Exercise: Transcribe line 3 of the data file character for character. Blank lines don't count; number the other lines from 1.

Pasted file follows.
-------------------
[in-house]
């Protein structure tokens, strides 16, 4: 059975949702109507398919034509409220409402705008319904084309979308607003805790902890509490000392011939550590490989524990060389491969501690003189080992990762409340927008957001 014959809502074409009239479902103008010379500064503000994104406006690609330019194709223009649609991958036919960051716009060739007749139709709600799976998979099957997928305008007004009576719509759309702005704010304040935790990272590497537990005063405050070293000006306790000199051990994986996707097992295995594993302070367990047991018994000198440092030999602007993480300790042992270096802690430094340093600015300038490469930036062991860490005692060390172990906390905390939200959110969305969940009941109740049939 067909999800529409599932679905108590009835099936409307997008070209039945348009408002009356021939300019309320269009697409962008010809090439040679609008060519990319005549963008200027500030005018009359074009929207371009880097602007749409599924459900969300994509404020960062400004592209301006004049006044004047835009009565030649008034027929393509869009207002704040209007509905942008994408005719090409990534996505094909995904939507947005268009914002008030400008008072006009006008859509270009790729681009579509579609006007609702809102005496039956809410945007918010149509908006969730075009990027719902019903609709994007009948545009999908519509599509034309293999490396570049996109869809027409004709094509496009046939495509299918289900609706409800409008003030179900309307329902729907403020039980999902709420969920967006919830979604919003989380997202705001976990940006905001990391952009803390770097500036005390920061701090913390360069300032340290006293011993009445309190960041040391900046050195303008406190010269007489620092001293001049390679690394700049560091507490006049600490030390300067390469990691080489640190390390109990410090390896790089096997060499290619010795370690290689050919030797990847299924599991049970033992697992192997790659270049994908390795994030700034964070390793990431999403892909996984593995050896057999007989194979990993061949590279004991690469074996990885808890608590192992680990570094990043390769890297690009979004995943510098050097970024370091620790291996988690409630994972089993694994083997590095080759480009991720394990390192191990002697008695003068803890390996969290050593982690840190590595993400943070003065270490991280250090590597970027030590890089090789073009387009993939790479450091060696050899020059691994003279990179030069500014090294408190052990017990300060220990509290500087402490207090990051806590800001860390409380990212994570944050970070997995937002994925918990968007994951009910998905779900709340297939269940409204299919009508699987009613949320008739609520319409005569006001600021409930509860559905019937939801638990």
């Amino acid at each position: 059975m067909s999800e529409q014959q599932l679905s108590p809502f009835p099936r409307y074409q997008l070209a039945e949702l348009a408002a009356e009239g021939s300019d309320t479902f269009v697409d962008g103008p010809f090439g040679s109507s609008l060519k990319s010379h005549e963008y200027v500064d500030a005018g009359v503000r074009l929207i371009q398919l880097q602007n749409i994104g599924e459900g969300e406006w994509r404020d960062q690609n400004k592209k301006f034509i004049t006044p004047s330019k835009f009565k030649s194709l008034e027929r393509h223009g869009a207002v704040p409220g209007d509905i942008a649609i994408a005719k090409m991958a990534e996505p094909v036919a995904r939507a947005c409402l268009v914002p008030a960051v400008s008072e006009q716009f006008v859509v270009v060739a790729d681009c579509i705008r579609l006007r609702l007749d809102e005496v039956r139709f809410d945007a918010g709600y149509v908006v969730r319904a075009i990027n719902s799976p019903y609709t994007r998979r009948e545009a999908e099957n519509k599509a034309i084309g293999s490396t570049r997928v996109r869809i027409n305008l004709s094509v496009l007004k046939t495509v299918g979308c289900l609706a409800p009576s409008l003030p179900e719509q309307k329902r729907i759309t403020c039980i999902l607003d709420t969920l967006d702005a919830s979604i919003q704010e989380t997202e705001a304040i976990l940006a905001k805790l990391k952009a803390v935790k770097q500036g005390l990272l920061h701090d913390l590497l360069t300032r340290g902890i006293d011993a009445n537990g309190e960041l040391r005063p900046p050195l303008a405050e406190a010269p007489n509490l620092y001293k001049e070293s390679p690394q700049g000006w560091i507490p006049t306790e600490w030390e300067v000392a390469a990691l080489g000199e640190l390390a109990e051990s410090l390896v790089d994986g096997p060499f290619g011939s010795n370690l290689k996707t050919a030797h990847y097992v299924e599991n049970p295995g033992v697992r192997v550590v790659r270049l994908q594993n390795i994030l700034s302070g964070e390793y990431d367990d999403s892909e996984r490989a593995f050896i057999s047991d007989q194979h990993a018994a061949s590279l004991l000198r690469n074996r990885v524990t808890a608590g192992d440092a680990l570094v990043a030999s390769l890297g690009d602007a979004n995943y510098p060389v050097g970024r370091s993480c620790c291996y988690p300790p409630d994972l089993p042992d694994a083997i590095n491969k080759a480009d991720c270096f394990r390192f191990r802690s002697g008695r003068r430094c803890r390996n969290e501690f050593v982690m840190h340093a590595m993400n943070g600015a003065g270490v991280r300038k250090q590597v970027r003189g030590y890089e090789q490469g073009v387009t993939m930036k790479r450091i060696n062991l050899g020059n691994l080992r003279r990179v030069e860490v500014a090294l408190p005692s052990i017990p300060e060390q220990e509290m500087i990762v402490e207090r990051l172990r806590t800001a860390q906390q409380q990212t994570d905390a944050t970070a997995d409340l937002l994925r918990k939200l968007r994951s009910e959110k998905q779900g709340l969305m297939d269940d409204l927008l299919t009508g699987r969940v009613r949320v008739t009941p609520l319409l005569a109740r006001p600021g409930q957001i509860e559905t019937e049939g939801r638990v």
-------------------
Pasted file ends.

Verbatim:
């Amino acid at each position: 059975m067909s999800e529409q014959q599932l679905s108590p809502f009835p099936r409307y074409q997008l070209a039945e949702l348009a408002a009356e009239g021939s300019d309320t479902f269009v697409d962008g103008p010809f090439g040679s109507s609008l060519k990319s010379h005549e963008y200027v500064d500030a005018g009359v503000r074009l929207i371009q398919l880097q602007n749409i994104g599924e459900g969300e406006w994509r404020d960062q690609n400004k592209k301006f034509i004049t006044p004047s330019k835009f009565k030649s194709l008034e027929r393509h223009g869009a207002v704040p409220g209007d509905i942008a649609i994408a005719k090409m991958a990534e996505p094909v036919a995904r939507a947005c409402l268009v914002p008030a960051v400008s008072e006009q716009f006008v859509v270009v060739a790729d681009c579509i705008r579609l006007r609702l007749d809102e005496v039956r139709f809410d945007a918010g709600y149509v908006v969730r319904a075009i990027n719902s799976p019903y609709t994007r998979r009948e545009a999908e099957n519509k599509a034309i084309g293999s490396t570049r997928v996109r869809i027409n305008l004709s094509v496009l007004k046939t495509v299918g979308c289900l609706a409800p009576s409008l003030p179900e719509q309307k329902r729907i759309t403020c039980i999902l607003d709420t969920l967006d702005a919830s979604i919003q704010e989380t997202e705001a304040i976990l940006a905001k805790l990391k952009a803390v935790k770097q500036g005390l990272l920061h701090d913390l590497l360069t300032r340290g902890i006293d011993a009445n537990g309190e960041l040391r005063p900046p050195l303008a405050e406190a010269p007489n509490l620092y001293k001049e070293s390679p690394q700049g000006w560091i507490p006049t306790e600490w030390e300067v000392a390469a990691l080489g000199e640190l390390a109990e051990s410090l390896v790089d994986g096997p060499f290619g011939s010795n370690l290689k996707t050919a030797h990847y097992v299924e599991n049970p295995g033992v697992r192997v550590v790659r270049l994908q594993n390795i994030l700034s302070g964070e390793y990431d367990d999403s892909e996984r490989a593995f050896i057999s047991d007989q194979h990993a018994a061949s590279l004991l000198r690469n074996r990885v524990t808890a608590g192992d440092a680990l570094v990043a030999s390769l890297g690009d602007a979004n995943y510098p060389v050097g970024r370091s993480c620790c291996y988690p300790p409630d994972l089993p042992d694994a083997i590095n491969k080759a480009d991720c270096f394990r390192f191990r802690s002697g008695r003068r430094c803890r390996n969290e501690f050593v982690m840190h340093a590595m993400n943070g600015a003065g270490v991280r300038k250090q590597v970027r003189g030590y890089e090789q490469g073009v387009t993939m930036k790479r450091i060696n062991l050899g020059n691994l080992r003279r990179v030069e860490v500014a090294l408190p005692s052990i017990p300060e060390q220990e509290m500087i990762v402490e207090r990051l172990r806590t800001a860390q906390q409380q990212t994570d905390a944050t970070a997995d409340l937002l994925r918990k939200l968007r994951s009910e959110k998905q779900g709340l969305m297939d269940d409204l927008l299919t009508g699987r969940v009613r949320v008739t009941p609520l319409l005569a109740r006001p600021g409930q957001i509860e559905t019937e049939g939801r638990v």